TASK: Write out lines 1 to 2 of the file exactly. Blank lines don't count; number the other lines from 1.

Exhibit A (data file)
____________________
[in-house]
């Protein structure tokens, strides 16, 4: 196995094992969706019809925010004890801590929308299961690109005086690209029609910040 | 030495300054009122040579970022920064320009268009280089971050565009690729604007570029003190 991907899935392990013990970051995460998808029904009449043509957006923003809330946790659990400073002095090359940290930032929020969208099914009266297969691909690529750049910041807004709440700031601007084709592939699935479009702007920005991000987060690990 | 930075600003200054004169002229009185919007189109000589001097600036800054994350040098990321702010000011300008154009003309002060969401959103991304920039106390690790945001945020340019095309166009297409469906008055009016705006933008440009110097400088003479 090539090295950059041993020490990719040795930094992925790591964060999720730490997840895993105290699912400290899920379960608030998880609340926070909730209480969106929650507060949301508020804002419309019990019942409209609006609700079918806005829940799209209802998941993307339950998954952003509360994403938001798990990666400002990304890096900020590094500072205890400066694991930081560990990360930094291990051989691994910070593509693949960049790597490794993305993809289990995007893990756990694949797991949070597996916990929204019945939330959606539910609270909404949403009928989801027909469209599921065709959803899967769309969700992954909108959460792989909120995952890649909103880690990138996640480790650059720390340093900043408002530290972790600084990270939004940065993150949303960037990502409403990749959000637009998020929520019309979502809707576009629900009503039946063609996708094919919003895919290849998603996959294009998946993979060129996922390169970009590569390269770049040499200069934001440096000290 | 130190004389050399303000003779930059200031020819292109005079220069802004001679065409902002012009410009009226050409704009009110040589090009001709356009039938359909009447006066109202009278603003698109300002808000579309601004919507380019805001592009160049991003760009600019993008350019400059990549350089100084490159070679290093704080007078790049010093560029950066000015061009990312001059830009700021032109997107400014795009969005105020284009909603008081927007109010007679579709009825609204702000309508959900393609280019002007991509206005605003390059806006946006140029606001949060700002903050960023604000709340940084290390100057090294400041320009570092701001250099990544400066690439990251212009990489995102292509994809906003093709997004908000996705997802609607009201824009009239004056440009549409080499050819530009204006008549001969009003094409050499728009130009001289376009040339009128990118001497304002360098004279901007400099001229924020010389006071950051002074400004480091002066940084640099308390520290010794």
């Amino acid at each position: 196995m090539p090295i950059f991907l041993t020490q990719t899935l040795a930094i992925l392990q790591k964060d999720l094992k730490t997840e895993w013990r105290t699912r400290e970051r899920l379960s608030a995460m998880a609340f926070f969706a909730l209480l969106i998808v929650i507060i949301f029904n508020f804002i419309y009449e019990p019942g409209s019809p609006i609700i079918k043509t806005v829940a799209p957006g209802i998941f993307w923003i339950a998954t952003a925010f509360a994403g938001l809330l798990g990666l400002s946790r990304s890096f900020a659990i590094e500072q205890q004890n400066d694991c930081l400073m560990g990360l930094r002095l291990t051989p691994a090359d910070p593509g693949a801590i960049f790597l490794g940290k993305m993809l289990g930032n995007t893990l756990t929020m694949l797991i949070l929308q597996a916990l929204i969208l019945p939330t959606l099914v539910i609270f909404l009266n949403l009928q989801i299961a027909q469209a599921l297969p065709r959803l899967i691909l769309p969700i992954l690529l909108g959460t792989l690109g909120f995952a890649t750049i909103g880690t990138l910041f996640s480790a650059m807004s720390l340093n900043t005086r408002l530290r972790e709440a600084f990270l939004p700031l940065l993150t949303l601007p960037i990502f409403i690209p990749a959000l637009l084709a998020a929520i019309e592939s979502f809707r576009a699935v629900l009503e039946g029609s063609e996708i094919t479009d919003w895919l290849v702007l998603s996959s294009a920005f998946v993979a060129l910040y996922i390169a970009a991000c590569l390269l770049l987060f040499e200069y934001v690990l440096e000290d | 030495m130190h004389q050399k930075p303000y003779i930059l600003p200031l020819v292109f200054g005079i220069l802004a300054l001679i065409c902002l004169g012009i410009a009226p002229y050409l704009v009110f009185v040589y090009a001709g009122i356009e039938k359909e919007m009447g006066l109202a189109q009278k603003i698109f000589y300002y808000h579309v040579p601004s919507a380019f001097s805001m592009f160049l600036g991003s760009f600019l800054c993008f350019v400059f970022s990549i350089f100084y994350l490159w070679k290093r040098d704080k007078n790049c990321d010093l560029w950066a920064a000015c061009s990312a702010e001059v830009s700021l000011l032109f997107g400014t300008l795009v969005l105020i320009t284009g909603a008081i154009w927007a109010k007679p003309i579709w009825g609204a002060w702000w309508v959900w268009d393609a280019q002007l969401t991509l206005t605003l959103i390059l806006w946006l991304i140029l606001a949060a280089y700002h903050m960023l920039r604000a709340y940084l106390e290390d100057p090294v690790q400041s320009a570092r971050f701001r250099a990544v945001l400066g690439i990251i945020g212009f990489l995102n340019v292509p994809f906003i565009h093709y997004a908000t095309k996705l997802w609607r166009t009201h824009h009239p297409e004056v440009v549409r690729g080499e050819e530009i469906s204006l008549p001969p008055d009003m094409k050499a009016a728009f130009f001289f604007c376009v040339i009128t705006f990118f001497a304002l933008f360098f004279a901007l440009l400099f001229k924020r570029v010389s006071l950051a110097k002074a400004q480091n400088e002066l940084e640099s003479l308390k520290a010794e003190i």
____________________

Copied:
[in-house]
């Protein structure tokens, strides 16, 4: 196995094992969706019809925010004890801590929308299961690109005086690209029609910040 | 030495300054009122040579970022920064320009268009280089971050565009690729604007570029003190 991907899935392990013990970051995460998808029904009449043509957006923003809330946790659990400073002095090359940290930032929020969208099914009266297969691909690529750049910041807004709440700031601007084709592939699935479009702007920005991000987060690990 | 930075600003200054004169002229009185919007189109000589001097600036800054994350040098990321702010000011300008154009003309002060969401959103991304920039106390690790945001945020340019095309166009297409469906008055009016705006933008440009110097400088003479 090539090295950059041993020490990719040795930094992925790591964060999720730490997840895993105290699912400290899920379960608030998880609340926070909730209480969106929650507060949301508020804002419309019990019942409209609006609700079918806005829940799209209802998941993307339950998954952003509360994403938001798990990666400002990304890096900020590094500072205890400066694991930081560990990360930094291990051989691994910070593509693949960049790597490794993305993809289990995007893990756990694949797991949070597996916990929204019945939330959606539910609270909404949403009928989801027909469209599921065709959803899967769309969700992954909108959460792989909120995952890649909103880690990138996640480790650059720390340093900043408002530290972790600084990270939004940065993150949303960037990502409403990749959000637009998020929520019309979502809707576009629900009503039946063609996708094919919003895919290849998603996959294009998946993979060129996922390169970009590569390269770049040499200069934001440096000290 | 130190004389050399303000003779930059200031020819292109005079220069802004001679065409902002012009410009009226050409704009009110040589090009001709356009039938359909009447006066109202009278603003698109300002808000579309601004919507380019805001592009160049991003760009600019993008350019400059990549350089100084490159070679290093704080007078790049010093560029950066000015061009990312001059830009700021032109997107400014795009969005105020284009909603008081927007109010007679579709009825609204702000309508959900393609280019002007991509206005605003390059806006946006140029606001949060700002903050960023604000709340940084290390100057090294400041320009570092701001250099990544400066690439990251212009990489995102292509994809906003093709997004908000996705997802609607009201824009009239004056440009549409080499050819530009204006008549001969009003094409050499728009130009001289376009040339009128990118001497304002360098004279901007400099001229924020010389006071950051002074400004480091002066940084640099308390520290010794």